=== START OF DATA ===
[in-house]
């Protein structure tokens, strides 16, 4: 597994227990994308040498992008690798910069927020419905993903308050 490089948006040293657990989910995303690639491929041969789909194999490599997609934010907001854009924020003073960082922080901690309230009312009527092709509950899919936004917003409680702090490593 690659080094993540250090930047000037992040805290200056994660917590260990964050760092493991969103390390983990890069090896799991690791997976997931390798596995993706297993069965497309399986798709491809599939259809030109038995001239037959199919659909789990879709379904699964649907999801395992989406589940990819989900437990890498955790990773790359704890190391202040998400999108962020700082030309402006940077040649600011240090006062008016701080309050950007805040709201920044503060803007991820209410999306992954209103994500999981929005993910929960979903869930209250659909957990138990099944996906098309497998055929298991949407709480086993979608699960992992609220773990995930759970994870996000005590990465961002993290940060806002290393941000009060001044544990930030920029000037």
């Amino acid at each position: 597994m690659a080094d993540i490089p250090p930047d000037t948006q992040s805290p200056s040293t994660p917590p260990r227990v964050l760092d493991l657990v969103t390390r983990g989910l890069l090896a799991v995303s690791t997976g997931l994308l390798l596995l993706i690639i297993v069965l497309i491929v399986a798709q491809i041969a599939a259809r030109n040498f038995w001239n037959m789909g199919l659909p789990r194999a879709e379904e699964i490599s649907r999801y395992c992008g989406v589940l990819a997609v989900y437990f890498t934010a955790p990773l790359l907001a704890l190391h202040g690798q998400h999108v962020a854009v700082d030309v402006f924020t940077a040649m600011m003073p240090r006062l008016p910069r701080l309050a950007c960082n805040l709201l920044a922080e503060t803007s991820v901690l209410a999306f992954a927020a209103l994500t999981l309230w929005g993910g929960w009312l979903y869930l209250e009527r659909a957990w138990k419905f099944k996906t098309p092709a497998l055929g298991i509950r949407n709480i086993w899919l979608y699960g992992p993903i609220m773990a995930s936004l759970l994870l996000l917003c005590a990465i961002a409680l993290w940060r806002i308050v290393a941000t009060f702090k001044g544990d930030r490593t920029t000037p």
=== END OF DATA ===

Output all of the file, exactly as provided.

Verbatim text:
[in-house]
């Protein structure tokens, strides 16, 4: 597994227990994308040498992008690798910069927020419905993903308050 490089948006040293657990989910995303690639491929041969789909194999490599997609934010907001854009924020003073960082922080901690309230009312009527092709509950899919936004917003409680702090490593 690659080094993540250090930047000037992040805290200056994660917590260990964050760092493991969103390390983990890069090896799991690791997976997931390798596995993706297993069965497309399986798709491809599939259809030109038995001239037959199919659909789990879709379904699964649907999801395992989406589940990819989900437990890498955790990773790359704890190391202040998400999108962020700082030309402006940077040649600011240090006062008016701080309050950007805040709201920044503060803007991820209410999306992954209103994500999981929005993910929960979903869930209250659909957990138990099944996906098309497998055929298991949407709480086993979608699960992992609220773990995930759970994870996000005590990465961002993290940060806002290393941000009060001044544990930030920029000037």
């Amino acid at each position: 597994m690659a080094d993540i490089p250090p930047d000037t948006q992040s805290p200056s040293t994660p917590p260990r227990v964050l760092d493991l657990v969103t390390r983990g989910l890069l090896a799991v995303s690791t997976g997931l994308l390798l596995l993706i690639i297993v069965l497309i491929v399986a798709q491809i041969a599939a259809r030109n040498f038995w001239n037959m789909g199919l659909p789990r194999a879709e379904e699964i490599s649907r999801y395992c992008g989406v589940l990819a997609v989900y437990f890498t934010a955790p990773l790359l907001a704890l190391h202040g690798q998400h999108v962020a854009v700082d030309v402006f924020t940077a040649m600011m003073p240090r006062l008016p910069r701080l309050a950007c960082n805040l709201l920044a922080e503060t803007s991820v901690l209410a999306f992954a927020a209103l994500t999981l309230w929005g993910g929960w009312l979903y869930l209250e009527r659909a957990w138990k419905f099944k996906t098309p092709a497998l055929g298991i509950r949407n709480i086993w899919l979608y699960g992992p993903i609220m773990a995930s936004l759970l994870l996000l917003c005590a990465i961002a409680l993290w940060r806002i308050v290393a941000t009060f702090k001044g544990d930030r490593t920029t000037p």